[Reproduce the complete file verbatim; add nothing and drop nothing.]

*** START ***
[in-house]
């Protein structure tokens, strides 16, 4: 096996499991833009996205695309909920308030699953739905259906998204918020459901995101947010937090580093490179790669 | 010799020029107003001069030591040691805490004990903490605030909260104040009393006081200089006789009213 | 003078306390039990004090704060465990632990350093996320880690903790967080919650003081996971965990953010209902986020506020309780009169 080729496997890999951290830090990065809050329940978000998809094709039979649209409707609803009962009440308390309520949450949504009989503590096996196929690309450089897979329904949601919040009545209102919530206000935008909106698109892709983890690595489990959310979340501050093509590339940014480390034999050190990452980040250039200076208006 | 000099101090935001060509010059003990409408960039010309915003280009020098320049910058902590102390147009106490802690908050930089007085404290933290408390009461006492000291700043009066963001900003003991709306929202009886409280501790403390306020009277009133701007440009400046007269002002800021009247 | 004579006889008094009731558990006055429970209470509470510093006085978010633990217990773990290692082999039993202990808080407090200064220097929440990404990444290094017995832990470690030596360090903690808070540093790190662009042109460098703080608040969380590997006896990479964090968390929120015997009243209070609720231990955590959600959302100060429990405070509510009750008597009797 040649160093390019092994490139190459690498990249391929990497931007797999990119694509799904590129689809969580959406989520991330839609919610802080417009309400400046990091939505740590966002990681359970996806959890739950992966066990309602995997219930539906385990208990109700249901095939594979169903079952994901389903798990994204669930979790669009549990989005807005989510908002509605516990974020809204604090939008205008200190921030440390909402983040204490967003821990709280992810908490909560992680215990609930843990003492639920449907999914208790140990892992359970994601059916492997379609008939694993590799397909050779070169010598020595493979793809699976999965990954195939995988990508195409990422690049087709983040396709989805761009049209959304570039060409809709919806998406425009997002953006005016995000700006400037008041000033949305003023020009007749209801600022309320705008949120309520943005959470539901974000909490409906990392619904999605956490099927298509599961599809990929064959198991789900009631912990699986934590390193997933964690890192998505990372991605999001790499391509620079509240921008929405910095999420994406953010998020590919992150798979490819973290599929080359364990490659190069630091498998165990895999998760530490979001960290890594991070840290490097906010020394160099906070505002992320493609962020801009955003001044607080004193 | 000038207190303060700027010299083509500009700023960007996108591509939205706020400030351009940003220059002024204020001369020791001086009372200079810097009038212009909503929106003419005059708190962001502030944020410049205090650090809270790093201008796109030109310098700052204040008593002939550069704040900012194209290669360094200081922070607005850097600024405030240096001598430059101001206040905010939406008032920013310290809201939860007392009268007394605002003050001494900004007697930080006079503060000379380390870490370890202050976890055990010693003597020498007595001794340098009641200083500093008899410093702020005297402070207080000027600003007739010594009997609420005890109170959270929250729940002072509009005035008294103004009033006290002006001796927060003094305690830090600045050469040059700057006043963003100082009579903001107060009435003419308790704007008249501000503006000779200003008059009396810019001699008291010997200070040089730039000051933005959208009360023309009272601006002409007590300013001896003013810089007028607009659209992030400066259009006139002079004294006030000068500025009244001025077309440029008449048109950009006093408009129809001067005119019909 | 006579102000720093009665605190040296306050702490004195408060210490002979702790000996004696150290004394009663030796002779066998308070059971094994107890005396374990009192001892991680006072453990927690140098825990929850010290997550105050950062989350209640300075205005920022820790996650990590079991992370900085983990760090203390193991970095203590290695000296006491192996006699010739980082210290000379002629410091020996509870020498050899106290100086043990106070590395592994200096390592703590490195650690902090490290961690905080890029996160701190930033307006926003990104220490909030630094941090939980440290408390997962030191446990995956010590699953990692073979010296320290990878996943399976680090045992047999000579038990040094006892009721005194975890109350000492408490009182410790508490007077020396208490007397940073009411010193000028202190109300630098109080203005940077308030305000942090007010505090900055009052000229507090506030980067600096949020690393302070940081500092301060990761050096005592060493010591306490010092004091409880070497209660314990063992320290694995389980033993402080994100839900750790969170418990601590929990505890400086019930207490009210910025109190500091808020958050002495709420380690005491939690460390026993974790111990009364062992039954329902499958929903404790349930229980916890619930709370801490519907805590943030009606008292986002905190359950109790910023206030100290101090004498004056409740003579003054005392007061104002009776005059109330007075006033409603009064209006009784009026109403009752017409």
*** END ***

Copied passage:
[in-house]
């Protein structure tokens, strides 16, 4: 096996499991833009996205695309909920308030699953739905259906998204918020459901995101947010937090580093490179790669 | 010799020029107003001069030591040691805490004990903490605030909260104040009393006081200089006789009213 | 003078306390039990004090704060465990632990350093996320880690903790967080919650003081996971965990953010209902986020506020309780009169 080729496997890999951290830090990065809050329940978000998809094709039979649209409707609803009962009440308390309520949450949504009989503590096996196929690309450089897979329904949601919040009545209102919530206000935008909106698109892709983890690595489990959310979340501050093509590339940014480390034999050190990452980040250039200076208006 | 000099101090935001060509010059003990409408960039010309915003280009020098320049910058902590102390147009106490802690908050930089007085404290933290408390009461006492000291700043009066963001900003003991709306929202009886409280501790403390306020009277009133701007440009400046007269002002800021009247 | 004579006889008094009731558990006055429970209470509470510093006085978010633990217990773990290692082999039993202990808080407090200064220097929440990404990444290094017995832990470690030596360090903690808070540093790190662009042109460098703080608040969380590997006896990479964090968390929120015997009243209070609720231990955590959600959302100060429990405070509510009750008597009797 040649160093390019092994490139190459690498990249391929990497931007797999990119694509799904590129689809969580959406989520991330839609919610802080417009309400400046990091939505740590966002990681359970996806959890739950992966066990309602995997219930539906385990208990109700249901095939594979169903079952994901389903798990994204669930979790669009549990989005807005989510908002509605516990974020809204604090939008205008200190921030440390909402983040204490967003821990709280992810908490909560992680215990609930843990003492639920449907999914208790140990892992359970994601059916492997379609008939694993590799397909050779070169010598020595493979793809699976999965990954195939995988990508195409990422690049087709983040396709989805761009049209959304570039060409809709919806998406425009997002953006005016995000700006400037008041000033949305003023020009007749209801600022309320705008949120309520943005959470539901974000909490409906990392619904999605956490099927298509599961599809990929064959198991789900009631912990699986934590390193997933964690890192998505990372991605999001790499391509620079509240921008929405910095999420994406953010998020590919992150798979490819973290599929080359364990490659190069630091498998165990895999998760530490979001960290890594991070840290490097906010020394160099906070505002992320493609962020801009955003001044607080004193 | 000038207190303060700027010299083509500009700023960007996108591509939205706020400030351009940003220059002024204020001369020791001086009372200079810097009038212009909503929106003419005059708190962001502030944020410049205090650090809270790093201008796109030109310098700052204040008593002939550069704040900012194209290669360094200081922070607005850097600024405030240096001598430059101001206040905010939406008032920013310290809201939860007392009268007394605002003050001494900004007697930080006079503060000379380390870490370890202050976890055990010693003597020498007595001794340098009641200083500093008899410093702020005297402070207080000027600003007739010594009997609420005890109170959270929250729940002072509009005035008294103004009033006290002006001796927060003094305690830090600045050469040059700057006043963003100082009579903001107060009435003419308790704007008249501000503006000779200003008059009396810019001699008291010997200070040089730039000051933005959208009360023309009272601006002409007590300013001896003013810089007028607009659209992030400066259009006139002079004294006030000068500025009244001025077309440029008449048109950009006093408009129809001067005119019909 | 006579102000720093009665605190040296306050702490004195408060210490002979702790000996004696150290004394009663030796002779066998308070059971094994107890005396374990009192001892991680006072453990927690140098825990929850010290997550105050950062989350209640300075205005920022820790996650990590079991992370900085983990760090203390193991970095203590290695000296006491192996006699010739980082210290000379002629410091020996509870020498050899106290100086043990106070590395592994200096390592703590490195650690902090490290961690905080890029996160701190930033307006926003990104220490909030630094941090939980440290408390997962030191446990995956010590699953990692073979010296320290990878996943399976680090045992047999000579038990040094006892009721005194975890109350000492408490009182410790508490007077020396208490007397940073009411010193000028202190109300630098109080203005940077308030305000942090007010505090900055009052000229507090506030980067600096949020690393302070940081500092301060990761050096005592060493010591306490010092004091409880070497209660314990063992320290694995389980033993402080994100839900750790969170418990601590929990505890400086019930207490009210910025109190500091808020958050002495709420380690005491939690460390026993974790111990009364062992039954329902499958929903404790349930229980916890619930709370801490519907805590943030009606008292986002905190359950109790910023206030100290101090004498004056409740003579003054005392007061104002009776005059109330007075006033409603009064209006009784009026109403009752017409």